Gonzales Faces a Pivotal Week
When Alberto Gonzales testifies before the Senate Judiciary Committee this Thursday about the firings of eight U. S. attorneys, he must give a rock-solid performance, making every single word count, to ensure his survival as attorney general. After all, it's his shifting explanations, and those of his aides, as to why the prosecutors were fired, that has led him to this point in the first place, the main act in the most juicy political circus in town this week.
In recent weeks, Gonzales has released thousands of pages of documents related to the firings, and current and former senior Justice officials, including Gonzales's former chief of staff, D. Kyle Sampson, have testified under oath in public and met in private with Senate Judiciary Committee members. So there is now a lengthy paper trail that can be used to nail Gonzales on any real or perceived inconsistencies.
Gonzales already has done numerous course corrections about his role in the whole fiasco, both in print and television interviews, in an op-ed page piece in the Washington Post on Sunday, and in his prepared statement for the hearings, submitted to the committee. For example: At his March 13 press conference Gonzales said that he "was not involved in seeing any memos, was not involved in any discussions about what was going on." In his most recent statement, Gonzales says he "misspoke" and that the statement was "too broad."
One knowledgeable source says that the committee will take aim even at some of Gonzales's corrected statements. For instance, in an interview on March 26 on NBC, Gonzales was asked whether he had largely stayed out of the discussions over which U.S. attorneys to fire until the very end. Gonzales said that while he may have participated in "conversations" about the performance of various U.S. attorneys, he "wasn't involved in the deliberations as to whether or not a particular United States Attorney should or should not be asked to resign." Gonzales then added, "Let me just, I don't recall being involved. Let me be more precise because I know that with respect to this particular topic, people parse carefully the words that I use." And Senate Democrats will do just that on Thursday and try to make the case that in fact, Gonzales was involved in those deliberations.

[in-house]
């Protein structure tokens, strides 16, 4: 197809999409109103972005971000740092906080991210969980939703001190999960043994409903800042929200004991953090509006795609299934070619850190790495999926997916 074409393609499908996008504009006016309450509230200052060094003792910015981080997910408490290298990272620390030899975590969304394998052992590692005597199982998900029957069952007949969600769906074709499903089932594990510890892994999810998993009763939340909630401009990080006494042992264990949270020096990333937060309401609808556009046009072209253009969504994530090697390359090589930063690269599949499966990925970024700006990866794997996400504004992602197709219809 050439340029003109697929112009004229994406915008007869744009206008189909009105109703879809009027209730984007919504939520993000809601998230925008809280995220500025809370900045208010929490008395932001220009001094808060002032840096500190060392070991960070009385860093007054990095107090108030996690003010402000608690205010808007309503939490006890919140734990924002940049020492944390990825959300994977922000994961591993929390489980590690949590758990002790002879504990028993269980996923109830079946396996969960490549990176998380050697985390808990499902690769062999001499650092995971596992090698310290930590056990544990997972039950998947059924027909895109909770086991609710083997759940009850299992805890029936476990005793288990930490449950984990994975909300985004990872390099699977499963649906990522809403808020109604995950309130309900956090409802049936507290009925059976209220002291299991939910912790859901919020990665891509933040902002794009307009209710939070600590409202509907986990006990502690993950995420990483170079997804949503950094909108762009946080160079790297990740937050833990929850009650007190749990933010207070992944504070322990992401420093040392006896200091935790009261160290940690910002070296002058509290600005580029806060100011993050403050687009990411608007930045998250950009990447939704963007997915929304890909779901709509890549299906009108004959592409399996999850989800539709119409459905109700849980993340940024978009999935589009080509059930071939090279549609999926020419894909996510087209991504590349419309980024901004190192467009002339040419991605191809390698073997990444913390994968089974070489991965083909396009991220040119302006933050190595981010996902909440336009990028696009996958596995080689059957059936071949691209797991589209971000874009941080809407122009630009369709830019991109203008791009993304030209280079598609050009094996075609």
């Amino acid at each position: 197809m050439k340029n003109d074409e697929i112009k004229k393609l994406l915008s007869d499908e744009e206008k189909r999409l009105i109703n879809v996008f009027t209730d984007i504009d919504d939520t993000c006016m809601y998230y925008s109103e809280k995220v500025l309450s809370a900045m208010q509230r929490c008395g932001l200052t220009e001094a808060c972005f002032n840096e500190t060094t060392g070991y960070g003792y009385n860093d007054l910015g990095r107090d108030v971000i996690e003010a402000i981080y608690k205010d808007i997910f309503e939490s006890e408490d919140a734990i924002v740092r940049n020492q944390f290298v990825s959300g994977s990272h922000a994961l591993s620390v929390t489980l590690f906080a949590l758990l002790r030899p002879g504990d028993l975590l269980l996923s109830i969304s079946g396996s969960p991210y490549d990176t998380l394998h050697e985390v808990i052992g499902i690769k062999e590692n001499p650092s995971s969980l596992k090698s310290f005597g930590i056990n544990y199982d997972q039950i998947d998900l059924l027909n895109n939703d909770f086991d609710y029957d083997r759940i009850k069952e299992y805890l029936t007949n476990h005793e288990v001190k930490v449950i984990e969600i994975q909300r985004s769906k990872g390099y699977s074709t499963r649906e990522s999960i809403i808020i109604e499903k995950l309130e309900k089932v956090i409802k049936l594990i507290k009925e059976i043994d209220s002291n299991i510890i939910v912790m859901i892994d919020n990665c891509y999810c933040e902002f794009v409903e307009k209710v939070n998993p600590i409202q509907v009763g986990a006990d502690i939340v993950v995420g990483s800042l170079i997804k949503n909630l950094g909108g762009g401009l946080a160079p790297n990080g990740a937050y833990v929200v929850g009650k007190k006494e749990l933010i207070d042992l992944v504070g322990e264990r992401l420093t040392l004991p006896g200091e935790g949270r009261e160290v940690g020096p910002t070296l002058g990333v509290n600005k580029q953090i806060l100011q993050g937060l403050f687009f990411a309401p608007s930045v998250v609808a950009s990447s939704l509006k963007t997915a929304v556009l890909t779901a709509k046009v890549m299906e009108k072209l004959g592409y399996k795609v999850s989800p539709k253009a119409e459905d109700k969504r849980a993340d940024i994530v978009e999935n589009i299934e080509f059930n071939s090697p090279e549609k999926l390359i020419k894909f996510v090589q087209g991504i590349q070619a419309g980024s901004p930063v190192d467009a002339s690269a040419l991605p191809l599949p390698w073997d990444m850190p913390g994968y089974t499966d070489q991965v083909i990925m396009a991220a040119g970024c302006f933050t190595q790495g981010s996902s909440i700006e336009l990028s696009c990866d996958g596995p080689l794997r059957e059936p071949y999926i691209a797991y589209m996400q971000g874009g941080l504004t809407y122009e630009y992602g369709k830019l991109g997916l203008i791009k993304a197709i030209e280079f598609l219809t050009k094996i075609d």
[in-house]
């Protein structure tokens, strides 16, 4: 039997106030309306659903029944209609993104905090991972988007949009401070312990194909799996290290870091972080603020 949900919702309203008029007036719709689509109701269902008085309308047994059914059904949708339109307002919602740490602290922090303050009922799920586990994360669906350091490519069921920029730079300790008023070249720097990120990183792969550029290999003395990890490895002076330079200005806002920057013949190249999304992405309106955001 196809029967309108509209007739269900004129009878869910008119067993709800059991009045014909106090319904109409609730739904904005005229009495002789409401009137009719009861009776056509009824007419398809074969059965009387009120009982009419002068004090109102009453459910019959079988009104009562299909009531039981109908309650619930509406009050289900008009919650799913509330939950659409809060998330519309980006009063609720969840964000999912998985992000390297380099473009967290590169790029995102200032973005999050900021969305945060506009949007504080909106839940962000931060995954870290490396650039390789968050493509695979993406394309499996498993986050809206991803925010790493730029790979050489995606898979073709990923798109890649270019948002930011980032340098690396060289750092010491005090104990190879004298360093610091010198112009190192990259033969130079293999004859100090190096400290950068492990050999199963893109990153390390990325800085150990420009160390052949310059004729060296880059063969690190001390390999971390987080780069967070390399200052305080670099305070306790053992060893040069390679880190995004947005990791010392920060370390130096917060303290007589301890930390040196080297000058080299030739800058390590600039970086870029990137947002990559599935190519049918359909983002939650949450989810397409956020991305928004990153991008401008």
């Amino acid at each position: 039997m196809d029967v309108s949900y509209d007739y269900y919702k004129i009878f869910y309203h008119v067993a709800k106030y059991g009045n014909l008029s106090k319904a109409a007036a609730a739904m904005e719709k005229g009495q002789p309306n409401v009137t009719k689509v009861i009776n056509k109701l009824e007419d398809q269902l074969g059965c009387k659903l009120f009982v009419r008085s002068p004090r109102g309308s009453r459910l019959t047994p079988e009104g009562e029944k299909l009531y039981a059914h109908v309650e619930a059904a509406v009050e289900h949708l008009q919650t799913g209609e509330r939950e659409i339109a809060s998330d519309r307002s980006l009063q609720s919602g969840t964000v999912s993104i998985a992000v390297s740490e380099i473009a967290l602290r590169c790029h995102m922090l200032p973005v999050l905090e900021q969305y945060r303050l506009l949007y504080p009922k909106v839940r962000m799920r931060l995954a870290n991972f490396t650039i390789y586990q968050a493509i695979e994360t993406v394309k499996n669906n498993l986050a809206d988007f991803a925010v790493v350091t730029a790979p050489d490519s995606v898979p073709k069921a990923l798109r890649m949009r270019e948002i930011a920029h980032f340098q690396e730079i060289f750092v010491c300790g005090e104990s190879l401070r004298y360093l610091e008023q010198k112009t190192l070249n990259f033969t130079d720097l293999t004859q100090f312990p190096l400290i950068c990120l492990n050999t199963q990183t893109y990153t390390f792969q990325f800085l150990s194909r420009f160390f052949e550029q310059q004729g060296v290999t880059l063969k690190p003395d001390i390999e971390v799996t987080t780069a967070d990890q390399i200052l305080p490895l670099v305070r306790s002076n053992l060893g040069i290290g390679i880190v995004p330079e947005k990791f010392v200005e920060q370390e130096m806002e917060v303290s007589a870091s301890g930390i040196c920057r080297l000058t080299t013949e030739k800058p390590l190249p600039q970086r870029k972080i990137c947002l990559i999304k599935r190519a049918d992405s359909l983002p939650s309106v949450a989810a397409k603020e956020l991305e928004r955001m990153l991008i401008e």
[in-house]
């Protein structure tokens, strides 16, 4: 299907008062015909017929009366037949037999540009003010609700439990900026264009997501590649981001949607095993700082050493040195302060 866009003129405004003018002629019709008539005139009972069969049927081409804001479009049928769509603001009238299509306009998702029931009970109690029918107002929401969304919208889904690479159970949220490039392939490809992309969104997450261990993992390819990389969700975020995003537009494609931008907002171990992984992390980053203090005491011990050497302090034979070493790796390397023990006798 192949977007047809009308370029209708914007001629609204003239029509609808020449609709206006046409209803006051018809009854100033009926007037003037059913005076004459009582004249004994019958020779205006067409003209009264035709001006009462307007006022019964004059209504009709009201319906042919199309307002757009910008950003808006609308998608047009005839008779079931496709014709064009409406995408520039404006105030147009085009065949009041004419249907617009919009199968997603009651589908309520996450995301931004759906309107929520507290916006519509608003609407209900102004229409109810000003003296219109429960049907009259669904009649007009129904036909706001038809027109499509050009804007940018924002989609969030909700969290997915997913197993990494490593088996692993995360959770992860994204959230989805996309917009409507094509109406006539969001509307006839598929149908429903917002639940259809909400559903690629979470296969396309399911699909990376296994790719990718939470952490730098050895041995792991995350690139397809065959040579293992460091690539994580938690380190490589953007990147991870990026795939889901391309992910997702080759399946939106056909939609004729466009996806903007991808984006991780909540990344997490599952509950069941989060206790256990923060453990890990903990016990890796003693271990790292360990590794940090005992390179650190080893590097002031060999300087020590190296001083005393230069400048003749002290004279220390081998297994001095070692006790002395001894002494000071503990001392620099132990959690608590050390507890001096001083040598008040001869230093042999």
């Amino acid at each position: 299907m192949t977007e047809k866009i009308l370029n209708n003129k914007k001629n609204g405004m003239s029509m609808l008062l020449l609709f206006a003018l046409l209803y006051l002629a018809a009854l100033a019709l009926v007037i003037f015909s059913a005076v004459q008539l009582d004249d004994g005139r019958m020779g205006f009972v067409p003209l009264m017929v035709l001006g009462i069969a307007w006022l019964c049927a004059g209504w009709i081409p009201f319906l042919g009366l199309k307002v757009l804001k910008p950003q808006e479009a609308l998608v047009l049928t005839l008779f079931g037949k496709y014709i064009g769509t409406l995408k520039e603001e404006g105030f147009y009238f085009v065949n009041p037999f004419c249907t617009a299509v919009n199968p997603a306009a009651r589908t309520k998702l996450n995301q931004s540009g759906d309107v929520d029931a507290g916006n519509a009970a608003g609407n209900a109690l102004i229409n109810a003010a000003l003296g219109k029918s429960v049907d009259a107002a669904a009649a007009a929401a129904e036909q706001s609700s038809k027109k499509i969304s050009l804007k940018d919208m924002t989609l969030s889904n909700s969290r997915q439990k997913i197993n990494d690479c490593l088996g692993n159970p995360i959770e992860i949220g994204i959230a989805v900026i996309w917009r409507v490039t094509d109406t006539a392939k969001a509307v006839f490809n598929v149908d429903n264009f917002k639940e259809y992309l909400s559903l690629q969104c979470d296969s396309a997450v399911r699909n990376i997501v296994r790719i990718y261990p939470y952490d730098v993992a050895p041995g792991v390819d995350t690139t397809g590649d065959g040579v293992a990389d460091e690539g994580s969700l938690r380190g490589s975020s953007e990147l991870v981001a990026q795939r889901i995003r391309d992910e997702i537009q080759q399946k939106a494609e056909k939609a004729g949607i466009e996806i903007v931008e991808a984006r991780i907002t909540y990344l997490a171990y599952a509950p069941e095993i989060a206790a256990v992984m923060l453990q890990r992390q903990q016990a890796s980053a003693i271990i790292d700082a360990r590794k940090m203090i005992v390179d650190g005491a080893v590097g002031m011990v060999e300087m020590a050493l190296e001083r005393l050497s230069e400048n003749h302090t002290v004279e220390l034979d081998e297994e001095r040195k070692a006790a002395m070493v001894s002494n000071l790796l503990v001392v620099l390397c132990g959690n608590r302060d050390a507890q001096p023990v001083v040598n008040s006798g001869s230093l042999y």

Gonzales was to have testified Tuesday, but his appearance was postponed because of the Virginia Tech shootings.
Senate Judiciary Committee member Charles Schumer, a New York Democrat, said Monday that Sampson told committee staff members in a meeting on Sunday that Gonzales may have been involved in deliberations about the ousting of San Diego U.S. Attorney Carol Lam. Schumer said Sampson told the staff that Gonzales's statement to the contrary seemed "inaccurate" or at least "not complete." Schumer said that Sampson said that on June 6, senior Justice officials including Sampson; the department's No. 3 official, William Mercer; Gonzales's former counselor Jeffrey Taylor, now the U.S. attorney in Washington, D.C., and others discussed the potential ouster of Lam.